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Welcome to Edwin’s svādhyāya-śālā

On the ongoing request of those outside the academic community, especially yoga practitioners, non-specialists interested in Indian philosophy, general spiritual seekers, and the intellectually curious, Edwin conducts periodic, online studies of primary yoga philosophy texts (svādhyāya), in the mood of making Sanskrit knowledge systems accessible to anyone interested.  The courses are free, and all are welcome to avail of them, but those who have the means and the inclination are welcome in accordance with dharma to voluntarily give an honorarium or donation of their choice, as per tradition (guru dakiṇā), half of which will go to Edwin’s charity in India.

Click here to make a donation. Thank you!

 

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The link for the workshop is:

https://rutgers.zoom.us/my/edbryant?pwd=NENRRVhkZVJzNzI0SmhIbEEwM1ZDUT09

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     Tales and Teachings from the Bhāgavata Purāṇa

 

Our Fall 2022 weekly svādhyāya will begin Friday Sept 16th, at the usual time, 6-8.00 PM.  This will be an 8 week series every Friday on the stories and teachings from the Bhāgavata Purāṇa – the text I know best, having studied and translated much of it over the decades (and, I might add, the text I embrace as the primary canonical source of guidance/svādhyāya  in my own personal spiritual journey).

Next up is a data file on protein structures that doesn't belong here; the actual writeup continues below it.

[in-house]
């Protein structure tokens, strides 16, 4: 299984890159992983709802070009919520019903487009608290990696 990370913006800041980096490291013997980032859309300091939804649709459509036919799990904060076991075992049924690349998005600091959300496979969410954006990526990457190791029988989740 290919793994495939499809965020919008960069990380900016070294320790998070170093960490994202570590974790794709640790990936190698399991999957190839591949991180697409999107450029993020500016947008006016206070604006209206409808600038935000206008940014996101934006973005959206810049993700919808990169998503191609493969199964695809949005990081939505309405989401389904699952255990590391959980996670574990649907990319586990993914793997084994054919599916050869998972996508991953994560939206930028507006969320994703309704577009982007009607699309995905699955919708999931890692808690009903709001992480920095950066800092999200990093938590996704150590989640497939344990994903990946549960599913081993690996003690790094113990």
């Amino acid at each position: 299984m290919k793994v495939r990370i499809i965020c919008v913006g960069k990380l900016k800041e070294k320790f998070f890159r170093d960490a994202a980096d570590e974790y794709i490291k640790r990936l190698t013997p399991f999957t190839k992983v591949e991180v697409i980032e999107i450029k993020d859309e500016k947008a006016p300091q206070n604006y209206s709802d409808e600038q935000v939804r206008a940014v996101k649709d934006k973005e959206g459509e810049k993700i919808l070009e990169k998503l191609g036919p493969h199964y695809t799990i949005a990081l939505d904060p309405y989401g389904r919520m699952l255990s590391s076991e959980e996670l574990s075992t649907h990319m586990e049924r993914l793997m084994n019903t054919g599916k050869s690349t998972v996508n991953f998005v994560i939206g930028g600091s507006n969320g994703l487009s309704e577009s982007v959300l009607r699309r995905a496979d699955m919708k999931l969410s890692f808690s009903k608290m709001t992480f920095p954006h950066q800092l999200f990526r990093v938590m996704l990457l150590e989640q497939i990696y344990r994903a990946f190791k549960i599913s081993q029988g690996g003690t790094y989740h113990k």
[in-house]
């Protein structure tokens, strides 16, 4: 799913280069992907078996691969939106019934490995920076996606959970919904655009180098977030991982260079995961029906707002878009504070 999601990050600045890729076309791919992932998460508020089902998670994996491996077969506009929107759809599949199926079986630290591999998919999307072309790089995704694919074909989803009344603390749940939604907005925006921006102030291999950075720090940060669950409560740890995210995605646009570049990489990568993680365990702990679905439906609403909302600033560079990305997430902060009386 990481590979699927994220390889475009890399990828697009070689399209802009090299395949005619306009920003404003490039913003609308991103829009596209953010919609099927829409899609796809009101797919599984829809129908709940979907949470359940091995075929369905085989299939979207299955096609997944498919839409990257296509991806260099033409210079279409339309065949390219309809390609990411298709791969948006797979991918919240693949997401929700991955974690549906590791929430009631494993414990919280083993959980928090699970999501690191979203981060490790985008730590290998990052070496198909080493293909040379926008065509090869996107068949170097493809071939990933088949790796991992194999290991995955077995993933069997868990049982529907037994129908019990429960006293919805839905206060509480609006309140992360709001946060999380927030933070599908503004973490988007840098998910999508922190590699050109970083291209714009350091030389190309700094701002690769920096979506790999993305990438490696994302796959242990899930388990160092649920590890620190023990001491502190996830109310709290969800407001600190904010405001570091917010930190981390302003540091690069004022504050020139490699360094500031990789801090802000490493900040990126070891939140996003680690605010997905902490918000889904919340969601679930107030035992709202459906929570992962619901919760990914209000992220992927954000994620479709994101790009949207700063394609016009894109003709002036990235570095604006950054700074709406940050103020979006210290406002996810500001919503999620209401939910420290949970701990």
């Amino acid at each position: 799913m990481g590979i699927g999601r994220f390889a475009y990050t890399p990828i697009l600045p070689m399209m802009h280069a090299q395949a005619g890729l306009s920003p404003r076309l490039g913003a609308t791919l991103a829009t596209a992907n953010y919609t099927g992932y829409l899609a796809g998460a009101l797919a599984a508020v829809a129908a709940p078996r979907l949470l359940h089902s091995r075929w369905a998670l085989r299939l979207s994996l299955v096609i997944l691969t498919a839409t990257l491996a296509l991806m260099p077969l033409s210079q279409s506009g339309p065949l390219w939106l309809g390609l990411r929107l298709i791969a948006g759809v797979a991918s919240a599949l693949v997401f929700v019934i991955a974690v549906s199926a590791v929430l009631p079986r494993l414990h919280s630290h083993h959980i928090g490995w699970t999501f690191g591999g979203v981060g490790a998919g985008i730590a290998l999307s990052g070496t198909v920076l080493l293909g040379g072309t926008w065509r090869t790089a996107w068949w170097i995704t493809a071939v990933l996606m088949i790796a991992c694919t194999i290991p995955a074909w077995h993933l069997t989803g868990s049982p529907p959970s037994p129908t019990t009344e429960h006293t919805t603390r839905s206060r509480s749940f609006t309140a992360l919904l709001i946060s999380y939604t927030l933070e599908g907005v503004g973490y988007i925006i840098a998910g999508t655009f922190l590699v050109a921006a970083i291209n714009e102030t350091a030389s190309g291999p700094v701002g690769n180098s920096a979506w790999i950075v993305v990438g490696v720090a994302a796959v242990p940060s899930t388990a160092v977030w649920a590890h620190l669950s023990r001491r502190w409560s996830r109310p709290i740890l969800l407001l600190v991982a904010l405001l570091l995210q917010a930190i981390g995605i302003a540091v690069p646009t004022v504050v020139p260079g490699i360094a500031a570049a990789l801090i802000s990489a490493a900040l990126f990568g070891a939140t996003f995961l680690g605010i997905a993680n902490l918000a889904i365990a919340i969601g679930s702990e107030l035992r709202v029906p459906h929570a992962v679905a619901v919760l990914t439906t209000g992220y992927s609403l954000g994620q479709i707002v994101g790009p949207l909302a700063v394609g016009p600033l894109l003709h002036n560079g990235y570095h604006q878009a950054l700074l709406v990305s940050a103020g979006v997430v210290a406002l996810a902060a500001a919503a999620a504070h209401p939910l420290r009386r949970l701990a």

As many of you know, the inspirational yoga sources in real-life Hinduism over the millennia were not the sūtra traditions, which were only ever studied by a tiny intellectual elite (scholastic male brāhmaṇas to be specific), but, rather, drawn from the genre of texts called the Purāṇas, even as these have not deeply permeated the western yogic landscape (for reasons we can discuss).  The Bhāgavata is by far the most prominent of the 18 main Purāṇas, in terms of its influence on all Indian literary, dance, artistic and other aesthetic traditions, as well as the Vedānta philosophical traditions, where it’s importance is underscored by the vast number of commentaries it has attracted (almost one hundred, whereas most Purāṇas have none or, at most with the Viṣṇu Purāṇa, two), in addition to which we can add the vast quantities of derivative literatures and oral traditions it has spawned. The Bhāgavata is a bhakti text par excellence, but, even as most Hindus received their yogic inspiration and guidance through these stories, we will find it permeated with the same deep level jñāna and yoga teachings that were systematized, condensed and codified by the sūtra writers.

The course will feature and engage some of the great pan-Indian stories of the paradigmatic yogī exemplars – Parīkṣit, Śuka , Vyāsa,  Nārada, Dhruva, Bharata, and Kapila, etc. These stories will illustrate how jñāna contemplation, yogic practice and Īśvara praṇidhāna (bhakti) are exemplified in real life practice in contrast to the minimalism of abstract sūtraic exposition.  The course will culminate in the last session, as does the Bhågavata  in its huge 10th book, with what the text presents as the ultimate Absolute Truth, Kṛṣṇa, through a sample of his enchanting līlā.